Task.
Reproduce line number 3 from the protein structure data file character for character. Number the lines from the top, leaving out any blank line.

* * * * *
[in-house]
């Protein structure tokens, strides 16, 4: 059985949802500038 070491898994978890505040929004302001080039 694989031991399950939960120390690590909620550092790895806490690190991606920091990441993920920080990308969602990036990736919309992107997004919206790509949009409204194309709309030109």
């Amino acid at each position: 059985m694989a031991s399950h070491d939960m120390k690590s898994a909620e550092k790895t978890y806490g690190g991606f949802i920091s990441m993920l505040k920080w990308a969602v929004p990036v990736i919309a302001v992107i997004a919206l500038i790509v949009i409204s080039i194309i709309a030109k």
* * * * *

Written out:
């Amino acid at each position: 059985m694989a031991s399950h070491d939960m120390k690590s898994a909620e550092k790895t978890y806490g690190g991606f949802i920091s990441m993920l505040k920080w990308a969602v929004p990036v990736i919309a302001v992107i997004a919206l500038i790509v949009i409204s080039i194309i709309a030109k």